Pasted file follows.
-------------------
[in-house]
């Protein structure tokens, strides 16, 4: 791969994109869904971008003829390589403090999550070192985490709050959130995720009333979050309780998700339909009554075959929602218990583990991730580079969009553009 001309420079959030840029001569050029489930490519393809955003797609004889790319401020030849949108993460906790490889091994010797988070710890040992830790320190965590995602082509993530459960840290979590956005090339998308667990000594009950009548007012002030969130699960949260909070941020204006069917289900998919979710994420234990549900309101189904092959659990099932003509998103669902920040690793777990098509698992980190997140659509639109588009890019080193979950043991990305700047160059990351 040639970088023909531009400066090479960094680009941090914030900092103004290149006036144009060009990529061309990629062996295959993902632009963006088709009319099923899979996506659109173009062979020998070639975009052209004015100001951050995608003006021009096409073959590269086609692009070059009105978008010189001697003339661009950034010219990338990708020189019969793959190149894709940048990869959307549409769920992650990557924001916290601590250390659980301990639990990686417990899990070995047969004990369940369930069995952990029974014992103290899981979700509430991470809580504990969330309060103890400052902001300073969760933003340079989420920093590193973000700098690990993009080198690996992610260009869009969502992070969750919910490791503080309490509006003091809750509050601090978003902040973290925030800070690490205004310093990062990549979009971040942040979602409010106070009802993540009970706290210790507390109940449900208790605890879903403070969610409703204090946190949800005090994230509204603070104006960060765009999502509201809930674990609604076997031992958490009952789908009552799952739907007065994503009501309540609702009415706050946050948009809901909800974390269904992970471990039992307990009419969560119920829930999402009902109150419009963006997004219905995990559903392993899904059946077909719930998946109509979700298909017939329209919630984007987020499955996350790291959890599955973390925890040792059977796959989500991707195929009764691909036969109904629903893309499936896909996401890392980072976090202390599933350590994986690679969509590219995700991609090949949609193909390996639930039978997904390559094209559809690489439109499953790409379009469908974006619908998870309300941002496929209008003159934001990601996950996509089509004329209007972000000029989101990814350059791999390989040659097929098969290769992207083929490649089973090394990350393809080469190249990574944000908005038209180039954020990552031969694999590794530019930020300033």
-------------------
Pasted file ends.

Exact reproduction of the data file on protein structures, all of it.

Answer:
[in-house]
């Protein structure tokens, strides 16, 4: 791969994109869904971008003829390589403090999550070192985490709050959130995720009333979050309780998700339909009554075959929602218990583990991730580079969009553009 001309420079959030840029001569050029489930490519393809955003797609004889790319401020030849949108993460906790490889091994010797988070710890040992830790320190965590995602082509993530459960840290979590956005090339998308667990000594009950009548007012002030969130699960949260909070941020204006069917289900998919979710994420234990549900309101189904092959659990099932003509998103669902920040690793777990098509698992980190997140659509639109588009890019080193979950043991990305700047160059990351 040639970088023909531009400066090479960094680009941090914030900092103004290149006036144009060009990529061309990629062996295959993902632009963006088709009319099923899979996506659109173009062979020998070639975009052209004015100001951050995608003006021009096409073959590269086609692009070059009105978008010189001697003339661009950034010219990338990708020189019969793959190149894709940048990869959307549409769920992650990557924001916290601590250390659980301990639990990686417990899990070995047969004990369940369930069995952990029974014992103290899981979700509430991470809580504990969330309060103890400052902001300073969760933003340079989420920093590193973000700098690990993009080198690996992610260009869009969502992070969750919910490791503080309490509006003091809750509050601090978003902040973290925030800070690490205004310093990062990549979009971040942040979602409010106070009802993540009970706290210790507390109940449900208790605890879903403070969610409703204090946190949800005090994230509204603070104006960060765009999502509201809930674990609604076997031992958490009952789908009552799952739907007065994503009501309540609702009415706050946050948009809901909800974390269904992970471990039992307990009419969560119920829930999402009902109150419009963006997004219905995990559903392993899904059946077909719930998946109509979700298909017939329209919630984007987020499955996350790291959890599955973390925890040792059977796959989500991707195929009764691909036969109904629903893309499936896909996401890392980072976090202390599933350590994986690679969509590219995700991609090949949609193909390996639930039978997904390559094209559809690489439109499953790409379009469908974006619908998870309300941002496929209008003159934001990601996950996509089509004329209007972000000029989101990814350059791999390989040659097929098969290769992207083929490649089973090394990350393809080469190249990574944000908005038209180039954020990552031969694999590794530019930020300033």